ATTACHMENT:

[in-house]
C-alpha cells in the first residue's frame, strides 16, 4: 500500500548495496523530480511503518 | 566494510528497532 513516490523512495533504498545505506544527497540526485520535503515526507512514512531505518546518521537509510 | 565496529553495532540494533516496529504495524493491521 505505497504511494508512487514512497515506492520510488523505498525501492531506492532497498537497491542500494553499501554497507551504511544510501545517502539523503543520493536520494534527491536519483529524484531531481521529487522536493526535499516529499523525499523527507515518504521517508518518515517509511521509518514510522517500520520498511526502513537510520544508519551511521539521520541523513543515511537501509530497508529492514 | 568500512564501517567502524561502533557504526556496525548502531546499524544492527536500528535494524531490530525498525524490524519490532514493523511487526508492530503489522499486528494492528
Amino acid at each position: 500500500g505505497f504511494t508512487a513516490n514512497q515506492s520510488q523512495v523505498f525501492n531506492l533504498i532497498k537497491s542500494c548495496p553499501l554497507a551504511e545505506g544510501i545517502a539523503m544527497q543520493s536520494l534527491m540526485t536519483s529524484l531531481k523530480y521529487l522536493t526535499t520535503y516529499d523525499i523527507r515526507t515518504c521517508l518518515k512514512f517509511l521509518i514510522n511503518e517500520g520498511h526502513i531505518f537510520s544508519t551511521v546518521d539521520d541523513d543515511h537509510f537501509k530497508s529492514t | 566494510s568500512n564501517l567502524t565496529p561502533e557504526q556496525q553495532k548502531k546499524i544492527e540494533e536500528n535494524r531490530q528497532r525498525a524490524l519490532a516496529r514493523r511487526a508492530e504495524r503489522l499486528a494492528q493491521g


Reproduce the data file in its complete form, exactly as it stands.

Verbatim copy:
[in-house]
C-alpha cells in the first residue's frame, strides 16, 4: 500500500548495496523530480511503518 | 566494510528497532 513516490523512495533504498545505506544527497540526485520535503515526507512514512531505518546518521537509510 | 565496529553495532540494533516496529504495524493491521 505505497504511494508512487514512497515506492520510488523505498525501492531506492532497498537497491542500494553499501554497507551504511544510501545517502539523503543520493536520494534527491536519483529524484531531481521529487522536493526535499516529499523525499523527507515518504521517508518518515517509511521509518514510522517500520520498511526502513537510520544508519551511521539521520541523513543515511537501509530497508529492514 | 568500512564501517567502524561502533557504526556496525548502531546499524544492527536500528535494524531490530525498525524490524519490532514493523511487526508492530503489522499486528494492528
Amino acid at each position: 500500500g505505497f504511494t508512487a513516490n514512497q515506492s520510488q523512495v523505498f525501492n531506492l533504498i532497498k537497491s542500494c548495496p553499501l554497507a551504511e545505506g544510501i545517502a539523503m544527497q543520493s536520494l534527491m540526485t536519483s529524484l531531481k523530480y521529487l522536493t526535499t520535503y516529499d523525499i523527507r515526507t515518504c521517508l518518515k512514512f517509511l521509518i514510522n511503518e517500520g520498511h526502513i531505518f537510520s544508519t551511521v546518521d539521520d541523513d543515511h537509510f537501509k530497508s529492514t | 566494510s568500512n564501517l567502524t565496529p561502533e557504526q556496525q553495532k548502531k546499524i544492527e540494533e536500528n535494524r531490530q528497532r525498525a524490524l519490532a516496529r514493523r511487526a508492530e504495524r503489522l499486528a494492528q493491521g